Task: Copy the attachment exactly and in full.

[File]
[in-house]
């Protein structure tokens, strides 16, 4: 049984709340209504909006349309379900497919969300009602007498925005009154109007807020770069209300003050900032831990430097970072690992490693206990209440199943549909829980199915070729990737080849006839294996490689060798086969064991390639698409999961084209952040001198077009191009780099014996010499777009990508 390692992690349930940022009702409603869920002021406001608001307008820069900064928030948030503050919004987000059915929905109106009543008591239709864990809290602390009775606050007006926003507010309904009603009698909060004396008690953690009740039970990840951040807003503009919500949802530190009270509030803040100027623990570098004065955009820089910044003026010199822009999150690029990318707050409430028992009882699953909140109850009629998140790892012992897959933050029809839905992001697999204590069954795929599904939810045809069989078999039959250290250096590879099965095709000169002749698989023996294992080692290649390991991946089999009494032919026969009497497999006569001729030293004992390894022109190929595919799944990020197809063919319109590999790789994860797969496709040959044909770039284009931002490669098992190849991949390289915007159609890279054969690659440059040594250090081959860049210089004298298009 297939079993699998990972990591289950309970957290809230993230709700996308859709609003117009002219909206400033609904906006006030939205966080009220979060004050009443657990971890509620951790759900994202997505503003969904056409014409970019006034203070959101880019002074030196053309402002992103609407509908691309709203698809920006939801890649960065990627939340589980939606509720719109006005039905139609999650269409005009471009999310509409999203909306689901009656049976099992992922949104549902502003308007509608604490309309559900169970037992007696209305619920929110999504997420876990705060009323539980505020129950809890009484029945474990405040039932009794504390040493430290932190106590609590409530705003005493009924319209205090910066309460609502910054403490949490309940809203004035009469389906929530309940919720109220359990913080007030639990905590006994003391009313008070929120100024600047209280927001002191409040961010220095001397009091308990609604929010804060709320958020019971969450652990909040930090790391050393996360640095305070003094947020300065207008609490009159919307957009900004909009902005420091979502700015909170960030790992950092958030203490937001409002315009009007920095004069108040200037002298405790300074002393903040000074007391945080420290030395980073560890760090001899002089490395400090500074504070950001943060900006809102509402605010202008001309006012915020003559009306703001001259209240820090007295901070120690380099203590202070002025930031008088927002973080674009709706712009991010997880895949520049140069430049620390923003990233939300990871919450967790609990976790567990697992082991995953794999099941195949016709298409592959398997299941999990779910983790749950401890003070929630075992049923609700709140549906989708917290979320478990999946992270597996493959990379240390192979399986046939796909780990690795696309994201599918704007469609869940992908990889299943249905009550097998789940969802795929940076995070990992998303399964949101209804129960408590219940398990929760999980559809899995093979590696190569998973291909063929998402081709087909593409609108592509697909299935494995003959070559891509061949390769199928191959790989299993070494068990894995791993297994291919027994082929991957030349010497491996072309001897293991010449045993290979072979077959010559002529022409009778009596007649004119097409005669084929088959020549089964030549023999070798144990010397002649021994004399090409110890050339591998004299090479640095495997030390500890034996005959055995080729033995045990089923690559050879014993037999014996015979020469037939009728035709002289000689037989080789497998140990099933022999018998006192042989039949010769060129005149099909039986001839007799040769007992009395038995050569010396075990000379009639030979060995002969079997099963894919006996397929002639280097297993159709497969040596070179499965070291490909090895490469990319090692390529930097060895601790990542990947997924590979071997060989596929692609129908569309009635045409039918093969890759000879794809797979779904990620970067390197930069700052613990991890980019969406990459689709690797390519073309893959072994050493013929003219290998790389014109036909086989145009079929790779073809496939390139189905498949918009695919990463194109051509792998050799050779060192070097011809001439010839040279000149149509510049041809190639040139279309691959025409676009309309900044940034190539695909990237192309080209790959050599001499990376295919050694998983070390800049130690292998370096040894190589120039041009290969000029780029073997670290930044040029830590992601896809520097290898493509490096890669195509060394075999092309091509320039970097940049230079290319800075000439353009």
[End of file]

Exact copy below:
[in-house]
């Protein structure tokens, strides 16, 4: 049984709340209504909006349309379900497919969300009602007498925005009154109007807020770069209300003050900032831990430097970072690992490693206990209440199943549909829980199915070729990737080849006839294996490689060798086969064991390639698409999961084209952040001198077009191009780099014996010499777009990508 390692992690349930940022009702409603869920002021406001608001307008820069900064928030948030503050919004987000059915929905109106009543008591239709864990809290602390009775606050007006926003507010309904009603009698909060004396008690953690009740039970990840951040807003503009919500949802530190009270509030803040100027623990570098004065955009820089910044003026010199822009999150690029990318707050409430028992009882699953909140109850009629998140790892012992897959933050029809839905992001697999204590069954795929599904939810045809069989078999039959250290250096590879099965095709000169002749698989023996294992080692290649390991991946089999009494032919026969009497497999006569001729030293004992390894022109190929595919799944990020197809063919319109590999790789994860797969496709040959044909770039284009931002490669098992190849991949390289915007159609890279054969690659440059040594250090081959860049210089004298298009 297939079993699998990972990591289950309970957290809230993230709700996308859709609003117009002219909206400033609904906006006030939205966080009220979060004050009443657990971890509620951790759900994202997505503003969904056409014409970019006034203070959101880019002074030196053309402002992103609407509908691309709203698809920006939801890649960065990627939340589980939606509720719109006005039905139609999650269409005009471009999310509409999203909306689901009656049976099992992922949104549902502003308007509608604490309309559900169970037992007696209305619920929110999504997420876990705060009323539980505020129950809890009484029945474990405040039932009794504390040493430290932190106590609590409530705003005493009924319209205090910066309460609502910054403490949490309940809203004035009469389906929530309940919720109220359990913080007030639990905590006994003391009313008070929120100024600047209280927001002191409040961010220095001397009091308990609604929010804060709320958020019971969450652990909040930090790391050393996360640095305070003094947020300065207008609490009159919307957009900004909009902005420091979502700015909170960030790992950092958030203490937001409002315009009007920095004069108040200037002298405790300074002393903040000074007391945080420290030395980073560890760090001899002089490395400090500074504070950001943060900006809102509402605010202008001309006012915020003559009306703001001259209240820090007295901070120690380099203590202070002025930031008088927002973080674009709706712009991010997880895949520049140069430049620390923003990233939300990871919450967790609990976790567990697992082991995953794999099941195949016709298409592959398997299941999990779910983790749950401890003070929630075992049923609700709140549906989708917290979320478990999946992270597996493959990379240390192979399986046939796909780990690795696309994201599918704007469609869940992908990889299943249905009550097998789940969802795929940076995070990992998303399964949101209804129960408590219940398990929760999980559809899995093979590696190569998973291909063929998402081709087909593409609108592509697909299935494995003959070559891509061949390769199928191959790989299993070494068990894995791993297994291919027994082929991957030349010497491996072309001897293991010449045993290979072979077959010559002529022409009778009596007649004119097409005669084929088959020549089964030549023999070798144990010397002649021994004399090409110890050339591998004299090479640095495997030390500890034996005959055995080729033995045990089923690559050879014993037999014996015979020469037939009728035709002289000689037989080789497998140990099933022999018998006192042989039949010769060129005149099909039986001839007799040769007992009395038995050569010396075990000379009639030979060995002969079997099963894919006996397929002639280097297993159709497969040596070179499965070291490909090895490469990319090692390529930097060895601790990542990947997924590979071997060989596929692609129908569309009635045409039918093969890759000879794809797979779904990620970067390197930069700052613990991890980019969406990459689709690797390519073309893959072994050493013929003219290998790389014109036909086989145009079929790779073809496939390139189905498949918009695919990463194109051509792998050799050779060192070097011809001439010839040279000149149509510049041809190639040139279309691959025409676009309309900044940034190539695909990237192309080209790959050599001499990376295919050694998983070390800049130690292998370096040894190589120039041009290969000029780029073997670290930044040029830590992601896809520097290898493509490096890669195509060394075999092309091509320039970097940049230079290319800075000439353009």